Tag Archives: osprey

He’s Baaaaaack!

Or maybe “she’s” back.

It’s hard to tell an osprey’s gender.

But Westport’s favorite snowbird has returned once again from winter in the south.

(Photo/Tracy Porosoff)

He (or she) is back in his (or her) traditional perch, next to Fresh Market.

Can spring weather be far behind?

They’re Back!

Spotted near Terrain yesterday.

Welcome home!

(Photo/Susan Iseman)

Welcome Back!

Westport’s favorite winter snowbird has returned home.

Okay. This snowbird is actually an osprey bird.

Alert — and nature-loving – “06880” reader Wendy Crowther spotted the much-loved raptor this morning. He was perched at his usual spot: the nesting platform near Fresh Market.

(He started out here on a utility pole. But in 2014 Eversource — then called CL&P — relocated the nest a few yards away, to avoid short circuits. The original pole now has a black protector, making it unsuitable for nesting.)

So far we haven’t seen his mate. Perhaps this year they traveled separately.

Wendy Crowther was driving this morning, and could not get a photo of the osprey. But here’s what the osprey looked like just over a year ago — on March 26, 2016. (Photo/Wendy Crowther)

[UPDATE] Red-Tailed Hawk Rescue

Alert — and humane — “06880” reader Colleen Zapfel writes:

While driving on Sasco Creek Road today, we saw a man named Rob stopped next to an injured osprey. [NOTE: Readers — including Audubon experts — have identified this as a red-tailed hawk.]

It was sitting in the middle of the road, not moving, as cars drove by. We got out to help.

Osprey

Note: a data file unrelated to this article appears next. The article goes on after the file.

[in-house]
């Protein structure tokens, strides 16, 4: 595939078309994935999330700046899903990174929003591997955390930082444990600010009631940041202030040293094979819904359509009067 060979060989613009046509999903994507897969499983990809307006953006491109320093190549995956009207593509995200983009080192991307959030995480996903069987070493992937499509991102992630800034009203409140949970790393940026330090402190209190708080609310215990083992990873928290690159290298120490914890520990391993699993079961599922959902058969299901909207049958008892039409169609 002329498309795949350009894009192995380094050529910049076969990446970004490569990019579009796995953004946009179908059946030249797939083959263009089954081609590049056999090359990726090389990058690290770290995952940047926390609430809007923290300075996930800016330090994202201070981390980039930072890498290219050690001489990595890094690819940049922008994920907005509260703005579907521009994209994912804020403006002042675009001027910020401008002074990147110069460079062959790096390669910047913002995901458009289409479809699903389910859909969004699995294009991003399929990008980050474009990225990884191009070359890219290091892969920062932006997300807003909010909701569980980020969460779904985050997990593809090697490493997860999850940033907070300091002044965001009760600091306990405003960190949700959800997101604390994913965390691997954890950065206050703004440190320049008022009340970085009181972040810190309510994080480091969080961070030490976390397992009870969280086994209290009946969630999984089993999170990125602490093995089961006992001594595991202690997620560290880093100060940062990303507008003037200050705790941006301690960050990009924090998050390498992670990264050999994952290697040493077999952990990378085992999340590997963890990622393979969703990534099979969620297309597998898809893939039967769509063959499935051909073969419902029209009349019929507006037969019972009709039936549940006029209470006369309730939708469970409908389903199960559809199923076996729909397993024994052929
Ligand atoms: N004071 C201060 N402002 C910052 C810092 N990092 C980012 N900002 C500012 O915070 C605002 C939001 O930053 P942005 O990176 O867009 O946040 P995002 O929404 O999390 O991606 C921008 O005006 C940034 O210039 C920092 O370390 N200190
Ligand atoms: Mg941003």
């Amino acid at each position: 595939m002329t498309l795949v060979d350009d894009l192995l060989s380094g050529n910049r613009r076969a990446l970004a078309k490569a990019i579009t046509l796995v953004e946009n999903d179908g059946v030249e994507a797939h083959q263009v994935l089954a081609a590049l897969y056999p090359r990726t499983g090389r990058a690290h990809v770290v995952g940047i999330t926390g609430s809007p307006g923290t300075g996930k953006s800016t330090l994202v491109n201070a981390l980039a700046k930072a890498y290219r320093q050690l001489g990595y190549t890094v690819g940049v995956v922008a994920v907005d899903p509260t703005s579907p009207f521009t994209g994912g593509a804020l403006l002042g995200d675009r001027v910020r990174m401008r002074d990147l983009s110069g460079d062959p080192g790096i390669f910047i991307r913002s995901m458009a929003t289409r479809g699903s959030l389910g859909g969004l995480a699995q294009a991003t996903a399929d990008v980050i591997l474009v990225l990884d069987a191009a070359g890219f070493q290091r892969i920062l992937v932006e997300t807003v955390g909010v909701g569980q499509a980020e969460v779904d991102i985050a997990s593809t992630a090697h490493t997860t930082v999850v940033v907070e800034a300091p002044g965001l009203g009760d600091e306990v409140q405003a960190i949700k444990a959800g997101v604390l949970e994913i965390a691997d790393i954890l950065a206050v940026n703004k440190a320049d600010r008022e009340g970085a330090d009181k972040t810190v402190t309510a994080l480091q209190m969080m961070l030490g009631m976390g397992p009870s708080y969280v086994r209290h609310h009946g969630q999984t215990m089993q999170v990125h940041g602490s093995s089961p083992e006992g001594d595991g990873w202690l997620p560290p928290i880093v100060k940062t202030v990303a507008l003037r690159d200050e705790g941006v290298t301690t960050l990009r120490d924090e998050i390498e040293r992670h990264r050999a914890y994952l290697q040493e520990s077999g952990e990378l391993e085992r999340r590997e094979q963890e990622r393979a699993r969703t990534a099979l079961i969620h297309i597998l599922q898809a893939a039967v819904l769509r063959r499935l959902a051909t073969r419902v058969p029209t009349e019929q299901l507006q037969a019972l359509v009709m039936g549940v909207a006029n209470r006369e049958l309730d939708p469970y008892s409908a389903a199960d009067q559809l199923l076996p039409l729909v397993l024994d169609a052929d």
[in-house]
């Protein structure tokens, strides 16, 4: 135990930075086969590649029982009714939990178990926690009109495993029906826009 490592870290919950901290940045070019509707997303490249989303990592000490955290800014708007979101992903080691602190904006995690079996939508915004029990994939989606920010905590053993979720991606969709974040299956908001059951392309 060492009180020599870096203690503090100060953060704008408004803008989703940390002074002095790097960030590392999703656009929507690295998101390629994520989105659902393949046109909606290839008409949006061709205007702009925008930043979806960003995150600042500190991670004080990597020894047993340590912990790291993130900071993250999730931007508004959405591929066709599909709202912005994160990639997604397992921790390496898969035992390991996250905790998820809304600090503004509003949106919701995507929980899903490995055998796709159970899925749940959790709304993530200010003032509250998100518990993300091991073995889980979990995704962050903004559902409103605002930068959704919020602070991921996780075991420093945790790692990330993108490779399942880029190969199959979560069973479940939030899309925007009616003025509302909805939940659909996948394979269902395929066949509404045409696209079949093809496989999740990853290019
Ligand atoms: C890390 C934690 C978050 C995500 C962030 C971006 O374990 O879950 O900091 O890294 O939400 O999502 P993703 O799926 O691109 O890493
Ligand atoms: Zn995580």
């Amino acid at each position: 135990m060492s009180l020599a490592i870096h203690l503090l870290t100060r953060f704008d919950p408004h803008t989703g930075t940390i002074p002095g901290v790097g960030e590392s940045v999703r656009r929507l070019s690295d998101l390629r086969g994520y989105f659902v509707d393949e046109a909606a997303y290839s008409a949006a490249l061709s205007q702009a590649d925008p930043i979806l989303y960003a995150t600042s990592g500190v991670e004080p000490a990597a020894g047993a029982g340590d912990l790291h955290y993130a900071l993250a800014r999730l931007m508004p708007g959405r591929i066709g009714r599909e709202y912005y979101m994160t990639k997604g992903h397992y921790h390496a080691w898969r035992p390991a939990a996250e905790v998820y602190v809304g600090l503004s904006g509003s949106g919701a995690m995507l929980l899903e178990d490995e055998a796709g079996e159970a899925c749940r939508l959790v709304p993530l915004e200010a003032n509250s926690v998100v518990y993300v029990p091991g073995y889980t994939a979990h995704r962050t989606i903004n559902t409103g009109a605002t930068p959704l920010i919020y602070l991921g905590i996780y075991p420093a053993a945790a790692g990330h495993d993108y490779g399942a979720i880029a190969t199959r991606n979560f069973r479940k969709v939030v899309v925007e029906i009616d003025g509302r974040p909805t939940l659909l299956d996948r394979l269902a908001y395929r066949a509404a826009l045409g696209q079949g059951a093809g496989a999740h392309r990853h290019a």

We called animal control, went back and put him in a box for safety.

Gina from Westport animal control picked him up. She took him to Dr. Plunkett  in Fairfield.

So if the osprey red-tailed hawk you love to watch is gone for a few days from its normal nest — now you know why. 

A Friend Returns

Every year like clockwork, swallows return to Capistrano.

Just as regularly, an osprey comes back to Westport.

Specifically, to its tall perch next to Fresh Market.

Yesterday, alert “06880” readers — and avid osprey fans — Wendy Crowther and Jo Ann Davidson both spotted our feathered friend, for the first time since last fall.

(Photo/Jo Ann Davidson)

(Photo/Jo Ann Davidson)

Only one was seen. Perhaps its mate was out fishing.

Or just enjoying a fine spring day, back in the town that always welcomes it home.

(Photo/Wendy Crowther)

(Photo/Wendy Crowther)

Our Ospreys: The Sequel

As reported yesterday, Westport’s ospreys have returned to their (relocated) nest, high above Fresh Market.

Drivers regularly stop to gawk. But busy Route 1 is not the only place in town to spot these magnificent raptors.

Ospreys

Three other platforms exist here. Two were created by CL&P (in their pre-Eversource days), in partnership with the Westport Conservation Commission.

CL&P set old utility poles at Longshore. One was on the right side of the exit road, near the 12th fairway. It’s hosted a nesting pair for at least 5 or 6 years.